As Christians, we have a lot of questions that we don’t always know how to investigate on our own, and we’re grateful when somebody will come in and give us the quick answer. But if you’ve raised kids, you know that when your kids have a question and ask you to sort something out for them, they come away with one kind of knowledge. When you allow your kids to work through, and find, and research the answer for themselves, they come away with a completely different kind of understanding. I can remember when I first came to Christianity out of atheism, I really needed to examine the issues for myself. And let’s face it, there are lots of times when it’s not so much an understanding of the truth; it’s not so much that the truth is out there and I just can’t grasp it; it’s that I hold some type of prerequisite, presupposition, that prevents me from seeing the truth clearly.
That’s why for me, as a new Christian, apologetics websites were just as important as the skeptic sites I had been visiting. I wanted to get some balance and some clear thinking on the issues we know are inherent to the Christian worldview. I found myself applying the same skepticism I had as a detective, and an atheist, to my own examination of Scripture. Here is my approach to answering some of my own questions about Christian doctrine, and Christian evidence. These are principles and tools that may help you sort out the truth for yourself. To help you remember, each of them start with the letter “D”. First, some qualities I think are important as a student of the Bible:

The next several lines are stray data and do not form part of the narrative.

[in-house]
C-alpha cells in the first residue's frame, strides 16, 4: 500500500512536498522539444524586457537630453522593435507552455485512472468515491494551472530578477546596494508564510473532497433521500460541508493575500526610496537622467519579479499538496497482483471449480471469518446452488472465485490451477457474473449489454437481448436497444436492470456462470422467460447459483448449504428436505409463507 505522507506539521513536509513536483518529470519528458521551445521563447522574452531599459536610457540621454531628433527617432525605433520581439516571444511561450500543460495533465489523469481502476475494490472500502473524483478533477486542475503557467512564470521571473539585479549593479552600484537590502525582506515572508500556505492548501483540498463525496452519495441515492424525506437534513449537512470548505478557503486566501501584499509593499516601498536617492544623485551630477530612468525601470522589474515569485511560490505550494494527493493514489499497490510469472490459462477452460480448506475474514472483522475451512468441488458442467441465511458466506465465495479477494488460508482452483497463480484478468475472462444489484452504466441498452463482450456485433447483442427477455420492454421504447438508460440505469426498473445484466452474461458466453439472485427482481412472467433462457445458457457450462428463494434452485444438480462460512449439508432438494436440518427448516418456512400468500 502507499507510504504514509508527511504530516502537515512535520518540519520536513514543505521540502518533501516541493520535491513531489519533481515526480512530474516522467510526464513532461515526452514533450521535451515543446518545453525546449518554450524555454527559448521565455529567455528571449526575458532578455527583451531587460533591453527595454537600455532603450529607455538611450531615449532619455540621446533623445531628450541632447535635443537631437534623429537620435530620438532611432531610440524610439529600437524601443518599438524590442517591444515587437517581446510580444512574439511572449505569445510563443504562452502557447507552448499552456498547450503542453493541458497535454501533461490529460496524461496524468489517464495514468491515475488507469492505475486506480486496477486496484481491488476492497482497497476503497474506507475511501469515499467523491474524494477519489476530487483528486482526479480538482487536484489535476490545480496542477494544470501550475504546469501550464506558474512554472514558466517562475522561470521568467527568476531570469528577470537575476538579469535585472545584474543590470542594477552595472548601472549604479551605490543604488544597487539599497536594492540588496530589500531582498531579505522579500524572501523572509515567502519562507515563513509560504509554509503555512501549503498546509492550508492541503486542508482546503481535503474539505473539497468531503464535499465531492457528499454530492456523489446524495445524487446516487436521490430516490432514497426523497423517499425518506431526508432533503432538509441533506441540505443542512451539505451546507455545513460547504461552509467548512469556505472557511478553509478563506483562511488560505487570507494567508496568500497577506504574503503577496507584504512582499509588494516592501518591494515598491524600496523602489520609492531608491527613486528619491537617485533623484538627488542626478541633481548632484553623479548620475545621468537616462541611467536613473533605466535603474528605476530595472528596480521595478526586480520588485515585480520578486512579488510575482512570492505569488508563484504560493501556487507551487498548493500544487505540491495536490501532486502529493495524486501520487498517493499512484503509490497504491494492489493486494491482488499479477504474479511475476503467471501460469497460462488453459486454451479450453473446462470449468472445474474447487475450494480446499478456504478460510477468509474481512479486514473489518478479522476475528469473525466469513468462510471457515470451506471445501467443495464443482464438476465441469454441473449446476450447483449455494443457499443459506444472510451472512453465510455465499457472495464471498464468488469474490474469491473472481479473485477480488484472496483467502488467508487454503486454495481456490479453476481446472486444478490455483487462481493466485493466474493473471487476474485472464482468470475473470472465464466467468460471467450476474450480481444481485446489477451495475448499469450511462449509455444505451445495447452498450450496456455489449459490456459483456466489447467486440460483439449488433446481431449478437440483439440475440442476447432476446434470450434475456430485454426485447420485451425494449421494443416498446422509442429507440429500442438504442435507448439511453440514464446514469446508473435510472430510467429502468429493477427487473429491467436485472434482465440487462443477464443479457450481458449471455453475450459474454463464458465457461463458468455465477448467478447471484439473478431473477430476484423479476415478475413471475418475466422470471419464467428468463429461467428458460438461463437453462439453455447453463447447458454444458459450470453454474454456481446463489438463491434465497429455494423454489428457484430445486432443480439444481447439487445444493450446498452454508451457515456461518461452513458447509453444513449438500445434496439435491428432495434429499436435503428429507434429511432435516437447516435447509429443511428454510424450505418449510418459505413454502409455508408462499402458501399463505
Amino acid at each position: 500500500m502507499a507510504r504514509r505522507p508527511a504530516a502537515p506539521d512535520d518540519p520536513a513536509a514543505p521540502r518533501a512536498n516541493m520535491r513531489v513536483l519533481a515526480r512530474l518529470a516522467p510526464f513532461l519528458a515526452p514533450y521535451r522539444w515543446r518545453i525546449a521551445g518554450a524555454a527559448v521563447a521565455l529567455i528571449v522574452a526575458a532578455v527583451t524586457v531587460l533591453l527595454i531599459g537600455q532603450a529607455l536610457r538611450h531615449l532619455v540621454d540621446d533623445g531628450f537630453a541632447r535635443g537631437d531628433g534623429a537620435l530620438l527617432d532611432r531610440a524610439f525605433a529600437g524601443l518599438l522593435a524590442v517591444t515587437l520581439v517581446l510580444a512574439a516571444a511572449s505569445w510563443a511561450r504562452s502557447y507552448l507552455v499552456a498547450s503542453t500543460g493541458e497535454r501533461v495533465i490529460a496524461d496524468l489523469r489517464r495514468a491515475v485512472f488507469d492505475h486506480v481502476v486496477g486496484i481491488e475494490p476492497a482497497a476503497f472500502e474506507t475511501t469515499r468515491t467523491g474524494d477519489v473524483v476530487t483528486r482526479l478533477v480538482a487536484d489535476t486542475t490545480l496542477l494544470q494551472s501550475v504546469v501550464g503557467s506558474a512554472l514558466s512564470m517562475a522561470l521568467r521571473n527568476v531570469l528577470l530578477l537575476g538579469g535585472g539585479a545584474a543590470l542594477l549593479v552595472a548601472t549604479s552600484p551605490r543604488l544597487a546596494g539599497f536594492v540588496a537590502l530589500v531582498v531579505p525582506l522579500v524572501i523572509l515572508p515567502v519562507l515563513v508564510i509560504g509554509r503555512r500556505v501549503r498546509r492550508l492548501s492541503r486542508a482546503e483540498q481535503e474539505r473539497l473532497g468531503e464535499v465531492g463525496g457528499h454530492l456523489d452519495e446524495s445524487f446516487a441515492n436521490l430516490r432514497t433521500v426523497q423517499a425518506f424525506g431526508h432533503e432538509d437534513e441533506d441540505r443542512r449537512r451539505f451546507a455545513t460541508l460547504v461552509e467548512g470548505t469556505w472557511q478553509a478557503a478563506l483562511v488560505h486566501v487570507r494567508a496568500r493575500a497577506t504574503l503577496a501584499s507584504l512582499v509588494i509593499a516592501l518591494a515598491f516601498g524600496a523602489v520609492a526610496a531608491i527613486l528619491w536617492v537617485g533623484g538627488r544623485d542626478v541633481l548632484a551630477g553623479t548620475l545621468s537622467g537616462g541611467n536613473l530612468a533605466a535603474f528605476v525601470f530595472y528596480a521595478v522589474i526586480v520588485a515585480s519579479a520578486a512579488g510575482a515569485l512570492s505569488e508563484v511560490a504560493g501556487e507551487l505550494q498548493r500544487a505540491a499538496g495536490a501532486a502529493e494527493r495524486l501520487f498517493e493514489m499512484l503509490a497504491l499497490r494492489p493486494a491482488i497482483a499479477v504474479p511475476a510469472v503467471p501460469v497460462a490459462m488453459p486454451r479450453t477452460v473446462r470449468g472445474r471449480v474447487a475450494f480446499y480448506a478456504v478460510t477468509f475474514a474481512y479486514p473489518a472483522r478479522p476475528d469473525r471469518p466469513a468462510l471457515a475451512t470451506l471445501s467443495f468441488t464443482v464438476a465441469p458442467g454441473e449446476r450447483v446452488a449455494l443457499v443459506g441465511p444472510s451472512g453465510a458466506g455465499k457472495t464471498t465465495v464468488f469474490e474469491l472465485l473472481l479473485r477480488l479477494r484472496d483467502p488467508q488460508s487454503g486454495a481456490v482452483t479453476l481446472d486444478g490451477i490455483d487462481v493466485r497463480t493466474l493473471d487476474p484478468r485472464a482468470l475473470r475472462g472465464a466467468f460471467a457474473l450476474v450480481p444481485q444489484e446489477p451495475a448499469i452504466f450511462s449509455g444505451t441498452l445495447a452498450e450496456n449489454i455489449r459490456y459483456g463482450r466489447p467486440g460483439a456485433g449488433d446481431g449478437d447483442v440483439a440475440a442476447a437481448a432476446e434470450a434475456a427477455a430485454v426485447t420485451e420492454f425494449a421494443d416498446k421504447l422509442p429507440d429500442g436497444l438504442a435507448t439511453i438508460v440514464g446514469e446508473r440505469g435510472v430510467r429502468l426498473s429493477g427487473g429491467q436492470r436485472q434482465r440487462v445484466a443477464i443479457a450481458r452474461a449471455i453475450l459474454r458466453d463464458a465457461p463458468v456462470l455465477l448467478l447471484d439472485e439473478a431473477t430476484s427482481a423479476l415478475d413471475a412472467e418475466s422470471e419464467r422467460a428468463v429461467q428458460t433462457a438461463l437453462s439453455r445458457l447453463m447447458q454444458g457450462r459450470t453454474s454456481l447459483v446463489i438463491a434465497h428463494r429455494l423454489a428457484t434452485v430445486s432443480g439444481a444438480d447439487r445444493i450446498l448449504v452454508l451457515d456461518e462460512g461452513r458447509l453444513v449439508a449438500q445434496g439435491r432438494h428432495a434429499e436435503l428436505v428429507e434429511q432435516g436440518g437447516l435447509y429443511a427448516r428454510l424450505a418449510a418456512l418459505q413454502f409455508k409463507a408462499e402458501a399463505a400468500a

First, be Devoted.
This is a matter of passion and interest. The truth is that most of us are just not interested in getting the answers until we hit a crisis point. If we were to measure where we spend our free time, our finances, and our gifts, we would find that we spend a lot of time examining other things. People who are passionate and have a strong desire to learn can do amazing things because they are devoted to begin with. And that’s what I would encourage all of us to cultivate. The questions I ask myself are, Am I truly passionate? Am I truly interested? Am I teachable? Am I eager? And does my allocation of time, resources, and energy, reveal that I am truly a God-worshiper? Am I devoted enough to not wait till a crisis and ask somebody else for the answer? Am I devoted enough to spend my time living a faith that always seeks the answer?
Second, be Deliberate.
I ask myself, do I have a purpose, an intention about the way that I study Scripture? Do I have a goal in mind? Am I purposeful about my approach to my faith? Am I intentional about being a good ambassador? I want to be a good Christian case-maker, and so every time I open Scripture, I mine it and look deeply into it because I want to be able to have a certain grasp of the doctrine, creeds, and essentials that Scripture teaches so that I can defend it to others.
Third, be Disciplined.
I ask myself, am I as disciplined about things related to my faith as I am about other hobbies or daily fitness? I’m disciplined about running and going to the gym a certain number of times a week. Am I that disciplined about the pursuit of my own faith? One thing I discovered is that discipline like this is the difference between those of us who excel at anything, and those of us who don’t.
Fourth, be Dedicated.